Where to start? With an inspection of course. If you haven’t had one within the last 12 months, get one scheduled and let them know this inspection has dual purpose: code compliance and renovation/upgrades options. Tell them what your initial renovation needs are and what you would like to do so they can be sure to give you everything you need. Be transparent about a turnaround time too – if you know you need to make renovations within the next three months, you don’t want to wait a month for your report.
Once you have an inspection in hand, look at your report. If you have deficient items, what are they? Do you have a clear understanding of what needs to be fixed? Is it a code compliance issue that needs to be addressed? Ask all the questions and get all of your answers – especially if you plan on doing a renovation yourself.
What is the End Goal?
Is overall safety your number one goal? (Ahem, the answer is always yes). But seriously, if you’re looking at the overall project from a safety standpoint, you’ll want to be sure you are fully aware of code compliance when it comes to renovations and upgrades.
Replacing wood planks with aluminum is easily done and cost effective. However, if you are changing seats, adding aisle-ways, rails, etc. you need to take into consideration that your modifications meet code compliance of a “new” structure.
Other goals might include a larger seating capacity, ADA seating options and access, or a press box. Again, it all goes back to the structure.
Let’s crash-course a little Code Compliance, shall we?
It all starts with the Ohio Administrative Code:
4101:1-10-01 [Effective 11/1/2017] Means of egress.
1029.1.1 Bleachers. Bleachers, grandstands and folding and telescopic seating, that are not building elements, shall comply with Chapters 1-4 of ICC 300.
The (International Code Council) ICC-300 actually has 5 chapters and that is where existing bleachers are addressed:
Chapter 5 Existing Bleachers, Folding and Telescopic Seating, and Grandstands, Section 501.4:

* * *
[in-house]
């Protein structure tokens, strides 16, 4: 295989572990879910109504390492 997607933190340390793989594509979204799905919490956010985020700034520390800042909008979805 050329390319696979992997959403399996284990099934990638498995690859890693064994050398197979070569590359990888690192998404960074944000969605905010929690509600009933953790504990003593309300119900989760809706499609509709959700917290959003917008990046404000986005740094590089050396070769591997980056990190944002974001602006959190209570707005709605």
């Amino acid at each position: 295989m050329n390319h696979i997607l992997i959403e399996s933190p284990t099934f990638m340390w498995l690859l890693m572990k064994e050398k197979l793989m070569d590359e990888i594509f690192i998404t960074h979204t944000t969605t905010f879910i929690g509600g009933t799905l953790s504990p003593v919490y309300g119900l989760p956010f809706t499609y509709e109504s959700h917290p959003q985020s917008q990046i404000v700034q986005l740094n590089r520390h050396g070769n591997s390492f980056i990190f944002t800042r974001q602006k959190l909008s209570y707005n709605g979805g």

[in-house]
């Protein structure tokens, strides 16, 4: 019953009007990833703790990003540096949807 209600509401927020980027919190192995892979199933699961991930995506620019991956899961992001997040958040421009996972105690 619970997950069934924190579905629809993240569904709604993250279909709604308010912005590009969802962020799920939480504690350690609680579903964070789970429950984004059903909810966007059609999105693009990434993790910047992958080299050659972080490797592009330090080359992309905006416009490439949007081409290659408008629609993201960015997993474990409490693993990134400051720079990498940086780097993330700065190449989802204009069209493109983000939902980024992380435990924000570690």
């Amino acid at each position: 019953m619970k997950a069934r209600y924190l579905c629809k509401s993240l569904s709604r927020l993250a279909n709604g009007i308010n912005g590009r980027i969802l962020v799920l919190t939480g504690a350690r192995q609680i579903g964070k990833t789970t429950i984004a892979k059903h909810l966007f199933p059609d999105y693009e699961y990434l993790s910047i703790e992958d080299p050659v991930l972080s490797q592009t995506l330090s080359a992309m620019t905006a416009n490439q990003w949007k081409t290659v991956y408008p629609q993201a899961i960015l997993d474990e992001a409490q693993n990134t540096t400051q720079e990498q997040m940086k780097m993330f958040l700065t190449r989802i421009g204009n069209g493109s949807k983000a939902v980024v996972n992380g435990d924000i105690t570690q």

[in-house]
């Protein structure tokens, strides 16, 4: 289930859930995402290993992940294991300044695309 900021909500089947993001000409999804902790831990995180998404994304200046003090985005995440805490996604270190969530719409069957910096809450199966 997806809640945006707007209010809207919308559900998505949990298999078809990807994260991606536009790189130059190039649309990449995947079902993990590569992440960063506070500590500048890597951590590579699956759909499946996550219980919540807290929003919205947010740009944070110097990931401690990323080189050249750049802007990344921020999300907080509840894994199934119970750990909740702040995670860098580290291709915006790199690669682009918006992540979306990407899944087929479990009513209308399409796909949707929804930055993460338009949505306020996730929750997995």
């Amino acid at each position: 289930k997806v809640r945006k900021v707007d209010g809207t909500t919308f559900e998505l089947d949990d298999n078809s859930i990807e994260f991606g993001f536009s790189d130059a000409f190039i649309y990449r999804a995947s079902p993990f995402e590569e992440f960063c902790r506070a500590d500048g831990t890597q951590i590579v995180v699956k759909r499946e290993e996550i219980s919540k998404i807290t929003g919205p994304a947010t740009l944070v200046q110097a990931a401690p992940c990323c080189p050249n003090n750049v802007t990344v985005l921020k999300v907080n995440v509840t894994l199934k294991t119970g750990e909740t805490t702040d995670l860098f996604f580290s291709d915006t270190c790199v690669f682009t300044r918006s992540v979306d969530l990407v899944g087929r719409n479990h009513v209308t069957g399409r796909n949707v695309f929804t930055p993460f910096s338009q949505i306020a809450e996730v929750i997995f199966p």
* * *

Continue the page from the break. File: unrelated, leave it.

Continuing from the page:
“Alterations. Alterations to any tiered seating shall conform with the requirements of this standard for new construction. Portions of the structure not altered and not affected by the alteration are not required to comply with the requirements in this standard for a new structure.”
But Ohio doesn’t enforce Chapter 5, so it gets a little muddy here doesn’t it? While it’s not enforced, it IS the example of the highest standard of compliance and safety. So while you “don’t have to,” you absolutely should follow the guidelines if not for any other reasons than safety and reduction of liability and risk – those should be reason enough to look into the requirements of Chapter 5.
It all boils down to safety - ease of access for patrons and means of egress. Codes weren’t created to make our world full of crazy rules, they were created to keep our community and our children safe.
We at FEC will always reference Chapter 5 when it comes to code compliance, renovations, and upgrades because our ultimate goal is to keep you safe.
Back to the Bottom Line
You have options with renovations. Don’t be afraid to think outside the box either. If you know another district is tearing down their bleachers, see if salvaging their aluminum planks is possible to help you reduce costs when replacing wood planks with aluminum. And always – if you choose to do a renovation yourself, call in an expert, before for advice, during with questions and afterward to have them inspect your work, they will likely see what you don’t know to look for.